The Center for Security Research and Education (CSRE) is accepting applications for its spring 2019 Seed Grant Program to support security-related scholarship and educational programs at Penn State. University faculty and researchers are eligible to apply by Feb. 15. Applications should be submitted online.
Grants up to $15,000 are available to Penn State faculty and research staff to support interdisciplinary research efforts or to facilitate educational activities that address the broad range of security challenges confronting society. Applicants may seek funding to address the threats currently facing individuals, families, physical and electronic infrastructure, food and water supplies, public health, or the natural environment, as well as the implications of society’s responses to these threats on economic well-being, civil liberties, and culture.
Fall 2018 seed grant winners announced
The winners of the CSRE fall 2018 seed grants reflect the center’s interdisciplinary mission and include faculty and researchers from Great Valley, Harrisburg and University Park campuses in the fields of agricultural sciences, anthropology, business, communications, engineering, information sciences and technology, international affairs, mathematics and sociology.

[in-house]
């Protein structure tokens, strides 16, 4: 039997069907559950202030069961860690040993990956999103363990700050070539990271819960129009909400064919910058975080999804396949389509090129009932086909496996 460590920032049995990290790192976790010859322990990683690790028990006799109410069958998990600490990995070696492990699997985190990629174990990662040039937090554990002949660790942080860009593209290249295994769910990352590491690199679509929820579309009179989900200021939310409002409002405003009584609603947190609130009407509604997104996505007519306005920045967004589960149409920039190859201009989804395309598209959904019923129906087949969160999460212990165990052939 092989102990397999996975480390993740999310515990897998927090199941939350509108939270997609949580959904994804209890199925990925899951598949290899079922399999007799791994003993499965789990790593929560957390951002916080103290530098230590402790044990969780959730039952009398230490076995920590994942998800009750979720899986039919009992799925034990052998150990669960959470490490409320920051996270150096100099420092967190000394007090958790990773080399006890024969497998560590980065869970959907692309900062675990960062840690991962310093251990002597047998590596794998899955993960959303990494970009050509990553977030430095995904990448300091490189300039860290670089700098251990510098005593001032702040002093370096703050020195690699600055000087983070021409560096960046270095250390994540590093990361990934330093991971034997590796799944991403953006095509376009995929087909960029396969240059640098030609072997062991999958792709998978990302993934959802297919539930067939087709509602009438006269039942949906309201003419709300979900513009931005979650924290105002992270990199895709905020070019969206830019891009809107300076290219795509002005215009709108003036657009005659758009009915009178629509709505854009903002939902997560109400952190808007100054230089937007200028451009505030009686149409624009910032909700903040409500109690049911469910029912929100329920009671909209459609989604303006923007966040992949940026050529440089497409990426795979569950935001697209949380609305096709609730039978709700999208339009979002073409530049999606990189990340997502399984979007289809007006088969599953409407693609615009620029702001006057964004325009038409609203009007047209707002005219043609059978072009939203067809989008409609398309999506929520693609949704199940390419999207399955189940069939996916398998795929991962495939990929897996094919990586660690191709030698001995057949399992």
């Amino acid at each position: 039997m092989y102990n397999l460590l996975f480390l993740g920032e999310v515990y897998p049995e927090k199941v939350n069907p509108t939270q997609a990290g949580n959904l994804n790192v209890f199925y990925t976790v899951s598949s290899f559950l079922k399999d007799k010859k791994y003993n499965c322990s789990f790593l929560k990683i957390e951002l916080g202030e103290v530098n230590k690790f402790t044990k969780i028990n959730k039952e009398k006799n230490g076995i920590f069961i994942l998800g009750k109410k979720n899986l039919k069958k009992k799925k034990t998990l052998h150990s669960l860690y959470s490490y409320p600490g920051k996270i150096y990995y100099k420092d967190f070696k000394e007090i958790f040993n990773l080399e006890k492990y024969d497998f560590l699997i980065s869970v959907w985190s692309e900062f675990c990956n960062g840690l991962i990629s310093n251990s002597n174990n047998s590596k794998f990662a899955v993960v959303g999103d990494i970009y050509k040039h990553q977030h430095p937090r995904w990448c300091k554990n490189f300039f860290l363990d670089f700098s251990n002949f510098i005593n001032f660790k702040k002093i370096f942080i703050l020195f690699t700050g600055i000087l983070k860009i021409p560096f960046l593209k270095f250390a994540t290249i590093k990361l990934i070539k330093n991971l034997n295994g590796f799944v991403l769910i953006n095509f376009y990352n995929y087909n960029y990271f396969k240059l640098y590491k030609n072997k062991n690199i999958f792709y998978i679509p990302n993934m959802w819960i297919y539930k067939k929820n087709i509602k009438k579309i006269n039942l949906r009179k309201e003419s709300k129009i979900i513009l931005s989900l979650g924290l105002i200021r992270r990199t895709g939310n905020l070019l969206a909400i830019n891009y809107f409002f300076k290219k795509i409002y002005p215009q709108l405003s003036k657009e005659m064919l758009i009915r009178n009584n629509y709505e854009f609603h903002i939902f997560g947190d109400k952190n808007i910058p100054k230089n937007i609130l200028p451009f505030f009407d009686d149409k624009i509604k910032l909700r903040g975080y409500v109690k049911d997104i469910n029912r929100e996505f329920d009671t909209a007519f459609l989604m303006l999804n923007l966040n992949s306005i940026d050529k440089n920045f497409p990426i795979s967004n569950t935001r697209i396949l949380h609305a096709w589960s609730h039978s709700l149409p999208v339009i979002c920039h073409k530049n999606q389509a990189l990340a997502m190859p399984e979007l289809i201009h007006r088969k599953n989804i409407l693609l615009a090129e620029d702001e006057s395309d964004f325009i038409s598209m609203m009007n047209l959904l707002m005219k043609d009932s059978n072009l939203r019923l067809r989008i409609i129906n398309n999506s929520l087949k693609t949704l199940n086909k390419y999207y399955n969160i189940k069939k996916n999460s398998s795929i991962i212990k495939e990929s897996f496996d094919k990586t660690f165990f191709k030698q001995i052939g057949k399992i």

The fall 2018 seed grant recipients and their projects are:
— “Developing an Organizational Governance Framework for Genomics and Health Data.” Forrest Briscoe (principal investigator), professor of management and organization, Smeal College of Business; Barbara Gray, professor of management and organization, Smeal College of Business; and Peng Liu, professor of information sciences and technology, College of Information Sciences and Technology.
— “Leveraging Big Data for Holistic Analysis of PA's Freight Transportation Infrastructure Resilience Subject to Natural and Man Made Disasters.” Mohamad Darayi (principal investigator), assistant professor of systems engineering, Penn State Great Valley; Ashkan Negahban, assistant professor of engineering management; Penn State Great Valley; Qiang Qiang, assistant professor of operations management, Penn State Great Valley; and Satish Mahadevan Srinivasan, assistant professor of information science, Penn State Great Valley.
— “Vezo Ecological Knowledge Exchange.” Kristina Douglass (principal investigator), assistant professor of anthropology, College of the Liberal Arts; Eréndira M. Quintana Morales, postdoctoral scholar in African environmental archaeology, College of the Liberal Arts; and Eric Paul Burkhart, program director, Shaver’s Creek Environmental Center.
— “Understanding Patterns of Terrorism using Social Networks and AI-Machine Learning.” Diane Felmlee (principal investigator), professor of sociology, College of the Liberal Arts; and Scott Gartner, professor of international affairs, School of International Affairs.
— “Application of Advanced Math for Cybersecurity Modeling and Detection of False Data Injection in Power Systems.” Javad Khazaei (principal investigator), assistant professor of electrical engineering, Penn State Harrisburg; Swaroop Ghosh, assistant professor of electrical engineering, College of Engineering; and Dariush Khezrimotlagh, assistant professor of mathematics, Penn State Harrisburg.